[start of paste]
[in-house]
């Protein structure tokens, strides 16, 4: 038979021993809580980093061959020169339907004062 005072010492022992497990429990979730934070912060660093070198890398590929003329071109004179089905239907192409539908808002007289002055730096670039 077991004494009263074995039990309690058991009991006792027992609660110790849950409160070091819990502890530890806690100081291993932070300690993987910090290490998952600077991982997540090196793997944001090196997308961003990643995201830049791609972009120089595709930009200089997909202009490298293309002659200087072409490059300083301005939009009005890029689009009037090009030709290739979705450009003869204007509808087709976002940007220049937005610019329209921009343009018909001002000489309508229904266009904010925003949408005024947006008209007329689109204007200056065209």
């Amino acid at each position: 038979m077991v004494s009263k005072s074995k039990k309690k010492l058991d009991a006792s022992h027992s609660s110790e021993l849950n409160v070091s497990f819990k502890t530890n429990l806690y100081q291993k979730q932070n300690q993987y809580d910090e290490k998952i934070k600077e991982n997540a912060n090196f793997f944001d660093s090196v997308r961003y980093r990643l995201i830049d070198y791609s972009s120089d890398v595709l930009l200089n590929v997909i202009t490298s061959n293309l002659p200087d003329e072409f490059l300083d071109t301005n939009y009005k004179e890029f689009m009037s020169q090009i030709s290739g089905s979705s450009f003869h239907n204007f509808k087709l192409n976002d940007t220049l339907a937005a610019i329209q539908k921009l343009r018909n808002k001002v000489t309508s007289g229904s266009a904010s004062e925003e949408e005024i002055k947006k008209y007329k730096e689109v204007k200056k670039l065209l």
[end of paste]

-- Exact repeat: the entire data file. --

[in-house]
């Protein structure tokens, strides 16, 4: 038979021993809580980093061959020169339907004062 005072010492022992497990429990979730934070912060660093070198890398590929003329071109004179089905239907192409539908808002007289002055730096670039 077991004494009263074995039990309690058991009991006792027992609660110790849950409160070091819990502890530890806690100081291993932070300690993987910090290490998952600077991982997540090196793997944001090196997308961003990643995201830049791609972009120089595709930009200089997909202009490298293309002659200087072409490059300083301005939009009005890029689009009037090009030709290739979705450009003869204007509808087709976002940007220049937005610019329209921009343009018909001002000489309508229904266009904010925003949408005024947006008209007329689109204007200056065209």
């Amino acid at each position: 038979m077991v004494s009263k005072s074995k039990k309690k010492l058991d009991a006792s022992h027992s609660s110790e021993l849950n409160v070091s497990f819990k502890t530890n429990l806690y100081q291993k979730q932070n300690q993987y809580d910090e290490k998952i934070k600077e991982n997540a912060n090196f793997f944001d660093s090196v997308r961003y980093r990643l995201i830049d070198y791609s972009s120089d890398v595709l930009l200089n590929v997909i202009t490298s061959n293309l002659p200087d003329e072409f490059l300083d071109t301005n939009y009005k004179e890029f689009m009037s020169q090009i030709s290739g089905s979705s450009f003869h239907n204007f509808k087709l192409n976002d940007t220049l339907a937005a610019i329209q539908k921009l343009r018909n808002k001002v000489t309508s007289g229904s266009a904010s004062e925003e949408e005024i002055k947006k008209y007329k730096e689109v204007k200056k670039l065209l």